The August selection for Books & Belonging (a program for creating community between people developing their leadership skills) is Think Again: The Power of Knowing What You Don’t Know by Adam Grant. I’m a fan of his podcasts. I’m also a firm believer that people (especially leaders) should never fool themselves into thinking they know everything, and should be lifelong learners. Grant does a phenomenal job of explaining the pitfalls of our own thinking, even those of us who consider ourselves to be open-minded and eager to learn.
One of the ideas he explores is the tendency for humans to think in polarizing ways. I’ve heard this explained before as our brains being lazy, looking for the easiest way to categorize information and leading us to think in binary terms–right/wrong, positive/negative, good/bad. As I read how Grant connected this idea to creating communities in which rethinking is part of the culture, I started to think about workplace structures and norms that foster binary thinking and an us-versus-them mentality within organizations.
The first thing that jumped to my mind was evaluation systems. As a former school administrator, I’ve conducted numerous teacher evaluations. There was a rubric designed to give teachers and instructional leaders a clear, standardized way of talking about the qualities of effective instruction. It makes sense–without clearly articulating expectations for instruction, how could we expect all of our teachers to deliver the type of instruction that we know leads to student achievement? The problem was that by being tied to employee ratings, the rubric drew more of a divide between teachers and administrators, rather than creating a collaborative culture. It didn’t matter if my overall impression of a teacher’s instruction was positive, or that I attempted to use the process as a way to highlight strengths and narrow in on one or two areas for growth that would make them even stronger. And, it didn’t matter if there were opportunities for more feedback, coaching, or professional development. For most teachers, what mattered was how many checkboxes they received in each of the categories from ineffective to highly effective. What mattered was that they were being judged.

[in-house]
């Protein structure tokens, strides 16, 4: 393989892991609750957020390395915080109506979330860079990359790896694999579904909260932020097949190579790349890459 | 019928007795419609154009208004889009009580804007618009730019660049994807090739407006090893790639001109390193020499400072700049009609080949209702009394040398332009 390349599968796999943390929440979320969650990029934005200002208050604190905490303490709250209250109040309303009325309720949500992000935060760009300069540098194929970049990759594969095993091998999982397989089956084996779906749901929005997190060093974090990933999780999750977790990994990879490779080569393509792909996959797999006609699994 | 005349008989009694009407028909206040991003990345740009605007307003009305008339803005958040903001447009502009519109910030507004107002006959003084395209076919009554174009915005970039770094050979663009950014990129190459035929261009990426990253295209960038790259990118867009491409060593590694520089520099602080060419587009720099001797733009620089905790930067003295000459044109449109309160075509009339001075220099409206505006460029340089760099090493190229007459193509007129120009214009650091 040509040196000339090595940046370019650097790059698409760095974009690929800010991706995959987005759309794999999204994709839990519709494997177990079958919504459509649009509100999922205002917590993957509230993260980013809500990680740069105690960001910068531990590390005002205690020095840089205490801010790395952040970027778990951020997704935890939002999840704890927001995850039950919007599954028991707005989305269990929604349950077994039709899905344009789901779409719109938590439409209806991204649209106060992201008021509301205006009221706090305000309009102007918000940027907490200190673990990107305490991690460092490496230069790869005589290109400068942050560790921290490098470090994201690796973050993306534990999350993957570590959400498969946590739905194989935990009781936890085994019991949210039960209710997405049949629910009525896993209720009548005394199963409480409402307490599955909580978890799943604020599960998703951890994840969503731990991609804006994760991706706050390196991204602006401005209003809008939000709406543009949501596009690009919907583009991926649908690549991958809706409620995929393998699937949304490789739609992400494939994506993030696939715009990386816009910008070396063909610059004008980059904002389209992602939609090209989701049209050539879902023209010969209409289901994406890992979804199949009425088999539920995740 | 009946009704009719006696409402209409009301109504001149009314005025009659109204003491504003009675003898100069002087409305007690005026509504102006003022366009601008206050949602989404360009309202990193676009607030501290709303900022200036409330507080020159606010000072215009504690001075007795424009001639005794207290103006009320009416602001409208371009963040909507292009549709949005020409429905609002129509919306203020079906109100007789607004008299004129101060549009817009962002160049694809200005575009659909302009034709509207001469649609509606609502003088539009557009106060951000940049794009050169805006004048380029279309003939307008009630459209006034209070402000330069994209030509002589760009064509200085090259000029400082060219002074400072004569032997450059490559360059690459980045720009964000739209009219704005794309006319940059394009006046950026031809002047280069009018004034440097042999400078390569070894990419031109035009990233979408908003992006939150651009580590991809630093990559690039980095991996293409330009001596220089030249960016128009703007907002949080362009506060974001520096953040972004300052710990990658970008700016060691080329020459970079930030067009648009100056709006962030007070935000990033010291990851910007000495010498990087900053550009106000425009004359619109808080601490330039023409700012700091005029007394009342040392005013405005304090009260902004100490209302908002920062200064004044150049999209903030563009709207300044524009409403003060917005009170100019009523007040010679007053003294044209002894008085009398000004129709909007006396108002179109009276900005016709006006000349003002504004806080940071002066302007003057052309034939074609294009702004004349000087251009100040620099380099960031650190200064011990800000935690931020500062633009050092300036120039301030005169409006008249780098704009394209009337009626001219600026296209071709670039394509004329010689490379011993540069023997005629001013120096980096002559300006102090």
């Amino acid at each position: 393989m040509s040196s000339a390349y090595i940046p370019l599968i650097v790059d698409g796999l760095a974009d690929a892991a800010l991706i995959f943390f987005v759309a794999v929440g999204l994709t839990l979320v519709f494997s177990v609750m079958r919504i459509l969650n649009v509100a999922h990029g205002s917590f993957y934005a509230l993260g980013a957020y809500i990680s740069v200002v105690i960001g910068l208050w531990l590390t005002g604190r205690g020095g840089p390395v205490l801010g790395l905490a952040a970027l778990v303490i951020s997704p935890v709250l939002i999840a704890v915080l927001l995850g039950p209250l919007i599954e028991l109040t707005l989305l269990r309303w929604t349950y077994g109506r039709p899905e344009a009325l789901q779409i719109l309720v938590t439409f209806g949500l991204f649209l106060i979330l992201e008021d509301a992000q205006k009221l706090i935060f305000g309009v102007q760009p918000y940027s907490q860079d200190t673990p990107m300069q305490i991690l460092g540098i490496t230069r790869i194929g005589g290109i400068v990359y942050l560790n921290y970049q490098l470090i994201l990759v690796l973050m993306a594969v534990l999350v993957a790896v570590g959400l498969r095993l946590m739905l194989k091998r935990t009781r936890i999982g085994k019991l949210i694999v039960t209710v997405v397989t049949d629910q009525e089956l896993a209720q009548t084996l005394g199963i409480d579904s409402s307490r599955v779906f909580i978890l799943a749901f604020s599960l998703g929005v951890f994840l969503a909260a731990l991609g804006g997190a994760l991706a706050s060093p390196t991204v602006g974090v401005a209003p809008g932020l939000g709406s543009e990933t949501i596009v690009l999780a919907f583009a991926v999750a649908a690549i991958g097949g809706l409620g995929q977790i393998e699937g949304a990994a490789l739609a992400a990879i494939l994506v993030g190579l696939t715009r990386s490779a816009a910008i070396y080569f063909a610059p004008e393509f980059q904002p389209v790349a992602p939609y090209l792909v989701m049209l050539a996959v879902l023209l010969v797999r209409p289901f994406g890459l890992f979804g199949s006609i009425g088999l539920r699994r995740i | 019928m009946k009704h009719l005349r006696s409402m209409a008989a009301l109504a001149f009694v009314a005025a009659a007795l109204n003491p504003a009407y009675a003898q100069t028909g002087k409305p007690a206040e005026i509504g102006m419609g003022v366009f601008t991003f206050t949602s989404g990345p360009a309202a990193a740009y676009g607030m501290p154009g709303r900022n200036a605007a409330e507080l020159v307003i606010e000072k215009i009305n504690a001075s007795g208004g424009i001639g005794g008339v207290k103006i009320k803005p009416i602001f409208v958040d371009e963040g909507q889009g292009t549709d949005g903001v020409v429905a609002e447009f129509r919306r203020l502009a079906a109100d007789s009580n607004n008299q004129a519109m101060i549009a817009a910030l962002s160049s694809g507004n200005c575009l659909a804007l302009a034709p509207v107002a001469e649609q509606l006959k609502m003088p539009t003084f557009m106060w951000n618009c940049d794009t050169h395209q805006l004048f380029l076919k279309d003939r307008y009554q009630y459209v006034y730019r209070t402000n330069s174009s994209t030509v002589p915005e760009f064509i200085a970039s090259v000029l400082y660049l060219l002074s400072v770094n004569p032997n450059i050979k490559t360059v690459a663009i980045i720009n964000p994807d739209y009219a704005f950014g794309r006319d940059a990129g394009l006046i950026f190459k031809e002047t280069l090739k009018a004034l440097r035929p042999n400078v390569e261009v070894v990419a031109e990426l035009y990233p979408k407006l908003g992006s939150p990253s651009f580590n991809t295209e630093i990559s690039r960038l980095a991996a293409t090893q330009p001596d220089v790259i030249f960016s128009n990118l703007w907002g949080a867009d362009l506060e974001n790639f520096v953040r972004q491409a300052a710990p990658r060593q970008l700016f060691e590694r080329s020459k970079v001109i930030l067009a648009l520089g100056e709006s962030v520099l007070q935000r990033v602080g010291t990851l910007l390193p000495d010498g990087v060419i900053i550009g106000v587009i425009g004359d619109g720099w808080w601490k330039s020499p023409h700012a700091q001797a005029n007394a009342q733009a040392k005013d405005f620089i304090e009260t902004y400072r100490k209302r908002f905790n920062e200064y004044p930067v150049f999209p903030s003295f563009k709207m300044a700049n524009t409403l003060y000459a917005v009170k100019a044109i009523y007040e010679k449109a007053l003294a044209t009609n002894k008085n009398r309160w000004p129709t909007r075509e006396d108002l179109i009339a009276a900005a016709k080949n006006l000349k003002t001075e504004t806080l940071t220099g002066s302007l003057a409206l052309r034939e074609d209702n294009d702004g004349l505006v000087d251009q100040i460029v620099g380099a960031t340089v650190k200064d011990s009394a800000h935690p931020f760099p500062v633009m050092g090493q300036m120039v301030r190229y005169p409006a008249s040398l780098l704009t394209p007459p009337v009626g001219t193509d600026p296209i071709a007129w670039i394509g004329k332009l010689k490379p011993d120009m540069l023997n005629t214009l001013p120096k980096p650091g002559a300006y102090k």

So, how are school districts or other organizations supposed to have clear, objective expectations for success while also creating learning communities? The answer is, unfortunately, “it’s complicated.” Yes, there should be clear definitions for effective instruction. Yes, ratings should be based on performance and not left to the subjectivity of the evaluator. AND, as Adam Grant suggests, we need to constantly take into consideration the complexities of any given situation if we want to engage with others in learning and improving. Teachers recognize the different challenges each of their students face, whether they have a learning disability, come from unstable homes, have access to plenty of resources, or are high-performing. No two students are exactly the same, and no two teachers for that matter.
When thinking about how to create a learning community within your own organization or team, consider this–What are the existing structures or norms that limit our thinking? Is it the hierarchy, company policies, or the widely known opinions of those at the top? Then ask yourself “How might I disrupt that structure in a way that can open us up to more possibilities? You may find that all it takes is a subtle shift in your own thinking.